The letters of the learned and indomitable Lady Anne Bacon, mother of the philosopher, Francis Bacon, number nearly two hundred items of correspondence, which are scattered in repositories throughout the world. Her correspondence sheds fresh light not only on the activities of early modern elite women, but also on well-known Elizabethan figures, including her children, her privy councillor relatives, such as William Cecil, Lord Burghley, and controversial figures, including the earl of Essex. The impact of Anne’s humanist education is revealed in her correspondence through her frequent use of Latin, Greek, and Hebrew. The letters have been edited and published by Gemma Allen for the Royal Historical Society’s Camden Series.

Further resources


Primary Editions

The Letters of Lady Anne Bacon, ed. Gemma Allen, Camden Fifth Series, 44 (Cambridge: CUP, 2014).

The Letters and Life of Francis Bacon, ed. James Spedding, 7 vols (1861–74).

Letters From Redgrave Hall: The Bacon Family, 1340–1744, ed. Diarmaid MacCulloch, Suffolk Records Society, 50 (2007).

Birch, Thomas, Memoirs of the reign of Queen Elizabeth, 2 vols (1754).

The Papers of Nathaniel Bacon of Stiffkey, ed. A. H. Smith, G. M. Baker, and R. W. Kenny, vols 1–4, Norfolk Record Society Publications, 46, 49, 53, and 64 (1979–2000).

Secondary Works
Allen, Gemma, The Cooke Sisters: Education, Piety and Politics in Early Modern England (Manchester: Manchester University Press, 2013).

Allen, Gemma, ‘“a briefe and plaine declaration”: Lady Anne Bacon’s 1564 Translation of the Apologia Ecclesiae Anglicanae’, in Philippa Hardman and Anne Lawrence–Mathers, eds, Women and Writing, c. 1340–c. 1650: The Domestication of Print Culture (Suffolk: Boydell and Brewer, 2010), pp. 62–76.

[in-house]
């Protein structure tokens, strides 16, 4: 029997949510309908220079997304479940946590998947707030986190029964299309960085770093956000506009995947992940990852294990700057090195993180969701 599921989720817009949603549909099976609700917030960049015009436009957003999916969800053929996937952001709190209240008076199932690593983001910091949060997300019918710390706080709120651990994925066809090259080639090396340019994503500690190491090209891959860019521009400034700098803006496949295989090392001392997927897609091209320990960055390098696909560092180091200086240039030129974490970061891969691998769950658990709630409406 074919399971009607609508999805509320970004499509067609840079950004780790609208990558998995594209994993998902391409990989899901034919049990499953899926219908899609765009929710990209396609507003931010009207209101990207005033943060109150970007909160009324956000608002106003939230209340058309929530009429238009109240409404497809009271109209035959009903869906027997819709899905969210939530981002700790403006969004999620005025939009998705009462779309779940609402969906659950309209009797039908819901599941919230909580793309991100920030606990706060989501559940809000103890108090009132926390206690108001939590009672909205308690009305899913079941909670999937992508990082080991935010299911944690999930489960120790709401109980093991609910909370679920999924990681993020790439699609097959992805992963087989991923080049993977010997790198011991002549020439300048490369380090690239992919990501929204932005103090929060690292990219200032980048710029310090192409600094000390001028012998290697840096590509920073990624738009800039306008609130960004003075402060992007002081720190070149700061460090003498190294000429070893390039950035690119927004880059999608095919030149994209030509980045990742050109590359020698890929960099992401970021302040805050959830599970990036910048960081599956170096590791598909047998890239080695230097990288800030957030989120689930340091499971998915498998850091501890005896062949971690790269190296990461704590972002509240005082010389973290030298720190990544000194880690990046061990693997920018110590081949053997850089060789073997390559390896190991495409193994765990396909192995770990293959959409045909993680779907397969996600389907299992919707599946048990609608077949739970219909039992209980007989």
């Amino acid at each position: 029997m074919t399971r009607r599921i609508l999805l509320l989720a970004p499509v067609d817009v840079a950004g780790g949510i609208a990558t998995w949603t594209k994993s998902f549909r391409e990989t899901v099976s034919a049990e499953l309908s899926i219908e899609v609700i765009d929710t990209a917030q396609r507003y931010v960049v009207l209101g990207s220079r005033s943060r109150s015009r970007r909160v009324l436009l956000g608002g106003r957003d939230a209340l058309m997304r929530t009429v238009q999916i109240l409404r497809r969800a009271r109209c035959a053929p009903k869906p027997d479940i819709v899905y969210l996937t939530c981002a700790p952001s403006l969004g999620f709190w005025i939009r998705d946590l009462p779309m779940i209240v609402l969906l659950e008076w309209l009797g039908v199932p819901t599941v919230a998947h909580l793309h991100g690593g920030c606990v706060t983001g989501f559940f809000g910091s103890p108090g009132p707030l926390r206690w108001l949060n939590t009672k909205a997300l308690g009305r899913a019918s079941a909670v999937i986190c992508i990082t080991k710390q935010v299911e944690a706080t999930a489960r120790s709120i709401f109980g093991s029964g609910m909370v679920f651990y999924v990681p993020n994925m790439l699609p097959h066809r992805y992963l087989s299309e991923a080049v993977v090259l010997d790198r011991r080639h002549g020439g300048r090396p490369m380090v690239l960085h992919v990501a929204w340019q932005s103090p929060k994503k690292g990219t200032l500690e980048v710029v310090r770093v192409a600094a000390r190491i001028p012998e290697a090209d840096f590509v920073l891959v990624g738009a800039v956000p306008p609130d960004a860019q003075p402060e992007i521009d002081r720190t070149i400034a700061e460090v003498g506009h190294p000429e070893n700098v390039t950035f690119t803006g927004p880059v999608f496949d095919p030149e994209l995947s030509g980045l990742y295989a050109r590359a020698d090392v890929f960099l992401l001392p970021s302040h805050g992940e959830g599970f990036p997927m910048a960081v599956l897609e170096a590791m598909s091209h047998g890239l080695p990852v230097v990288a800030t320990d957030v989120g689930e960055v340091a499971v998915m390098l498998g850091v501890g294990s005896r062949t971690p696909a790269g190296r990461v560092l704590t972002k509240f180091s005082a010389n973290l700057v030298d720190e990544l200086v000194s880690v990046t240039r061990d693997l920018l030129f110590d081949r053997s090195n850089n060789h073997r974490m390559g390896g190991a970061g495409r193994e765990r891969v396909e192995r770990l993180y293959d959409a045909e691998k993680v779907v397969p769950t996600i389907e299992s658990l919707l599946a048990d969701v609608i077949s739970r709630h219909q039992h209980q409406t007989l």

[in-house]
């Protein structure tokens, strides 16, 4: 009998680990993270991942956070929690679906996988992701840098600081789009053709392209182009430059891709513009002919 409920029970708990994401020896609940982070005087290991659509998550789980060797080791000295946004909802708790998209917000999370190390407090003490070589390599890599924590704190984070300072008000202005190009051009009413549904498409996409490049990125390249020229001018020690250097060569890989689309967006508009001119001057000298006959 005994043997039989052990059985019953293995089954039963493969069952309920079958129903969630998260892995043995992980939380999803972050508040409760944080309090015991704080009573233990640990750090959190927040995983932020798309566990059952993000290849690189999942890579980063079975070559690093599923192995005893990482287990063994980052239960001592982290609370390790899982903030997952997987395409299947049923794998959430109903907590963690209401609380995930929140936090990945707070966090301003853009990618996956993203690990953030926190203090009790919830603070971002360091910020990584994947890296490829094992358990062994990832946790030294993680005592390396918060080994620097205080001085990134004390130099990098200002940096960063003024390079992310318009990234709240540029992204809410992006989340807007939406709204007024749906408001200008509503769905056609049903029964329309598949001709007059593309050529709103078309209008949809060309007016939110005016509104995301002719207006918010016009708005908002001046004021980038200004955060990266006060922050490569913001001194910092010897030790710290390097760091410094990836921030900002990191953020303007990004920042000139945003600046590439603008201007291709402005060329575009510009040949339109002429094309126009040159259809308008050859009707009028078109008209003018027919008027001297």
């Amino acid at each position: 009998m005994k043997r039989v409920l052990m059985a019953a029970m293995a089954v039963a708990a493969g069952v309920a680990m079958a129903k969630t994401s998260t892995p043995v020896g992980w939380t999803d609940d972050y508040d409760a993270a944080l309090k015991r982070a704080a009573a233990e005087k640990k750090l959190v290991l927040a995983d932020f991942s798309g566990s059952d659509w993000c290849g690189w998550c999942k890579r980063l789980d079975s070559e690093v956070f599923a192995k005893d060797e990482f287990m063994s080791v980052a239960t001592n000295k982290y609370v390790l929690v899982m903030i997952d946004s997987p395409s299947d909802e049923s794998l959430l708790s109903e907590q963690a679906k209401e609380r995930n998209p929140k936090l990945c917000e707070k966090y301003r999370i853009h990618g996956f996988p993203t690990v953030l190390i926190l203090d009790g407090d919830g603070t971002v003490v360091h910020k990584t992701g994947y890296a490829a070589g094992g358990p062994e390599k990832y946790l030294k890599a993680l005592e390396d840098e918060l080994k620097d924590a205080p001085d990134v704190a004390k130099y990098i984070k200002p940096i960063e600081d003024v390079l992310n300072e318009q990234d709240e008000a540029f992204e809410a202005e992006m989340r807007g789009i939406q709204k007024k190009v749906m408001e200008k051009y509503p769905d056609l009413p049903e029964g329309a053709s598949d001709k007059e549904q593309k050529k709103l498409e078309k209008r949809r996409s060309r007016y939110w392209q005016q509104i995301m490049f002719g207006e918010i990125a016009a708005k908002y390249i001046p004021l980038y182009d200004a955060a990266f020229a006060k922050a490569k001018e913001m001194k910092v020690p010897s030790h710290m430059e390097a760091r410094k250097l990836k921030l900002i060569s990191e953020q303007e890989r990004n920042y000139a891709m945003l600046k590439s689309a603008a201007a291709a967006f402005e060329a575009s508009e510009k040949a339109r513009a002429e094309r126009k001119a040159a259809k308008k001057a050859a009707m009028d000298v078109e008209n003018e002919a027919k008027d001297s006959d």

Daybell, James, Women Letter–Writers in Tudor England (Oxford: Oxford University Press, 2006).

Demers, P., ‘“Neither bitterly nor brablingly”: Lady Anne Cooke Bacon’s translation of Bishop Jewel’s Apologia Ecclesiae Anglicanae’, in M. White, ed., English Women, Religion, and Textual Production, 1500–1625 (Aldershot: Ashgate, 2011), pp. 205–18.

Jardine, Lisa, and Alan Stewart, Hostage to Fortune: The Troubled Life of Francis Bacon, 1561–1626 (London: Victor Gollanz, 1998).

Magnusson, Lynne, ‘Bacon [Cooke], Anne, Lady Bacon (c.1528–1610)’, Oxford Dictionary of National Biography (Oxford: Oxford University Press, 2004).

Magnusson, Lynne, ‘Widowhood and Linguistic Capital: The Rhetoric and Reception of Anne Bacon’s Epistolary Advice’, English Literary Renaissance, 31, 1 (2001), pp. 3–33.

Magnusson, Lynne, ‘Imagining a national church: election and education in the works of Anne Cooke Bacon’, in Johanna Harris and Elizabeth Scott-Baumann, eds, The Intellectual Culture of Puritan Women, 1558–1680 (Basingstoke: Palgrave, 2010), pp. 42–56.

Mair, Katy, ‘Material Lies: Parental Anxiety and Epistolary Practice in the Correspondence of Anne, Lady Bacon and Anthony Bacon’, Lives and Letters, 4, 1 (2012).

Mair, Katy, ‘Anne, Lady Bacon: A Life in Letters’ (PhD, Queen Mary, University of London, 2009).

McIntosh, M. K., ‘Sir Anthony Cooke: Tudor humanist, educator, and religious reformer’, Proceedings of the American Philosophical Society, 119 (1975), pp. 233–50.

Stewart, Alan, ‘The Voices of Anne Cooke, Lady Anne and Lady Bacon’ in Danielle Clarke and Elizabeth Clarke, eds, This Double Voice: Gendered Writing in Early Modern England (Basingstoke: Palgrave, 2000), pp. 88–102.


Additional resources

Women’s Early Modern Letters Online [WEMLO] project page

WEMLO network and resources hub